Finally, in accord with Geoghegan J., I would express no view on the admissibility of any evidence at the trial since that will be a matter exclusively for the trial Judge. In particular I leave over for another case the circumstances, if any, in which a statement of an accused which has not been electronically recorded might be excluded from evidence at a trial for that reason alone, when and if that matter arises for determination by this Court.


Mr. Justice Hardiman delivered the 7th day of May, 2008.


Judgments delivered by Murray C.J., Hardiman J. & Geoghean J. Denham J. agreed with Geoghean J. & Fennelly J. agreed with Murray C.J. & Geoghean J.


This is a most complex and disturbing case. After anxious consideration, I have come generally to agree with the persuasive judgment of Mr. Justice Geoghegan which, as I read it, turns very much on the specific circumstances of this case. I am however gravely concerned that anyone learning merely of the result of the case might be misled into thinking that, as a general proposition, gross and unexplained delay by the Director of Public Prosecutions leading to prejudicial events will attract severe verbal condemnation by the courts but will not actually lead to a trial being prohibited and equally that lurid and grossly prejudicial publicity plainly suggesting the complicity of the accused in the crime with which he is charged will attract strong verbal condemnation from the courts but equally never, in practise, have the consequence of preventing a trial taking place. Because of these concerns I venture to offer this short judgment of my own, while agreeing with the judgment of Mr. Justice Geoghegan and the order there proposed. I am also, independently, concerned that the impression may be given that other irregularities, specifically failure to record interviews by the gardaí, is anything other than a very grave matter which, in the ordinary course, should lead to the disallowance of any admissions allegedly made during the unrecorded interviews.

A most unusual case.

This is a most unusual case in several respects. The crime itself was an appalling one: the deceased was murdered, one might almost say assassinated, on the public street before a large and various gathering of people some of whom knew one or more of the persons in the car from which the killer emerged. In the face of this picture of brutal and apparently totally self confident lawlessness, it is good to be able to acknowledge the presence of mind, courage and decency of one of those at the scene, the doorman of a fast food restaurant who admitted the deceased, who was still ambulatory but in a dying condition, and locked the door of the premises after him thus preventing the entry of the killer. Thus excluded, the latter struck the window with his hand, leaving a mark of the hand outlined in blood on the window. This handprint will obviously be a significant feature of the trial, if it is permitted to continue. Like Mr. Justice Geoghegan, I consider that it is a significant feature on this application as well.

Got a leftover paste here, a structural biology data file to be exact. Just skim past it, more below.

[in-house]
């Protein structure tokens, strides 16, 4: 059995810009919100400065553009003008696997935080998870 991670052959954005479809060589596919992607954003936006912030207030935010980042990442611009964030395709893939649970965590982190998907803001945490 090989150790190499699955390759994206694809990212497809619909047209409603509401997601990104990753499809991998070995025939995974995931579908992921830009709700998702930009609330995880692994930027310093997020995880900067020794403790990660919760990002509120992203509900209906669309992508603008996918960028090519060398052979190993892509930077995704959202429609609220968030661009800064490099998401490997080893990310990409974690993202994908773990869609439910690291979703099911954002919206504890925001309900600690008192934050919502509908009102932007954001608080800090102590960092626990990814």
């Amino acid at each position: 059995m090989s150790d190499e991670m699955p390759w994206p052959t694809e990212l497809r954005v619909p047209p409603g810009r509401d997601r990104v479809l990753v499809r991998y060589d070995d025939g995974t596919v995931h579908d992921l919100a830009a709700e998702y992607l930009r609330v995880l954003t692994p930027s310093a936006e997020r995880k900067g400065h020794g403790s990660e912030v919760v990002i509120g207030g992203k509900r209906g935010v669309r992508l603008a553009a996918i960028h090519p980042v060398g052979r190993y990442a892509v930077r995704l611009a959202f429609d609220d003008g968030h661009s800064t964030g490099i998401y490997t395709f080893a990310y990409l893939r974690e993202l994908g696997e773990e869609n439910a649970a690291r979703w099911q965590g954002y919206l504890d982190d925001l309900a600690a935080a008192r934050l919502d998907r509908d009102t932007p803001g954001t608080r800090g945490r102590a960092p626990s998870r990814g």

Two disasters.

Despite the aggravated and acute nature of the case and the great public concern it caused, it was treated with an absolute lack of urgency by the office of the Director of Public Prosecutions. The case was, as the learned trial judge remarked, processed with admirable dispatch by the gardaí and the State Solicitors' office. The gardaí sent the file to the latter office on the 14 th March, 2002, who were able to forward it to the Director of Public Prosecutions on the 21 st March of that year. But the Director failed to give his directions as to what was to be done in the case until eighteen months later, in September 2003. The accused was then arrested, charged and spent something over two months in custody. The case was remanded on a number of occasions due to a failure on the part of the Director of Public Prosecutions to have the Book of Evidence ready within the statutory time or in any of the numerous extensions of time which he was granted. These extensions became shorter as time went on, as the Director maintained that the book was almost ready; but it was never actually produced. The case was struck out on the 18 th December, 2003.


Though this event did not operate as a bar to the further prosecution of the accused it was a grave set back to the State and it should certainly have led (as no doubt the learned District Judge who struck the case out intended) to great dispatch in dealing with the matter thereafter. But nothing of the sort occurred. Some...